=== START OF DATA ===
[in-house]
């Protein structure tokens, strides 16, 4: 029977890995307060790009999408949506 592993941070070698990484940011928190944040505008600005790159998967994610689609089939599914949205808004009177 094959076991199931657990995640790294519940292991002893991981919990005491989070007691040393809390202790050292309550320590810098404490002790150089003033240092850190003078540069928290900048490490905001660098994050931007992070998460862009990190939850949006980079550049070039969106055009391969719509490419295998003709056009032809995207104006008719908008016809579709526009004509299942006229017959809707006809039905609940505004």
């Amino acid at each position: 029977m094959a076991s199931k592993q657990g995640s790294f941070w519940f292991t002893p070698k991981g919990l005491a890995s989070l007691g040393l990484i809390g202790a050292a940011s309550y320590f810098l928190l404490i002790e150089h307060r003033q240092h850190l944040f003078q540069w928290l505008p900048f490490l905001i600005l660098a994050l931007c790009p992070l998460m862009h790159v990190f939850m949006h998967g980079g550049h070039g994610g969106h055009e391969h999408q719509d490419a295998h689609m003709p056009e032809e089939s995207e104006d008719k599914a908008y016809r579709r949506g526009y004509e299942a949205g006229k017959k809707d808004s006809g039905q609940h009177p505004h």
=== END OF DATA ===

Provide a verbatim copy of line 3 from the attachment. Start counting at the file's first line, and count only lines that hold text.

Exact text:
């Amino acid at each position: 029977m094959a076991s199931k592993q657990g995640s790294f941070w519940f292991t002893p070698k991981g919990l005491a890995s989070l007691g040393l990484i809390g202790a050292a940011s309550y320590f810098l928190l404490i002790e150089h307060r003033q240092h850190l944040f003078q540069w928290l505008p900048f490490l905001i600005l660098a994050l931007c790009p992070l998460m862009h790159v990190f939850m949006h998967g980079g550049h070039g994610g969106h055009e391969h999408q719509d490419a295998h689609m003709p056009e032809e089939s995207e104006d008719k599914a908008y016809r579709r949506g526009y004509e299942a949205g006229k017959k809707d808004s006809g039905q609940h009177p505004h």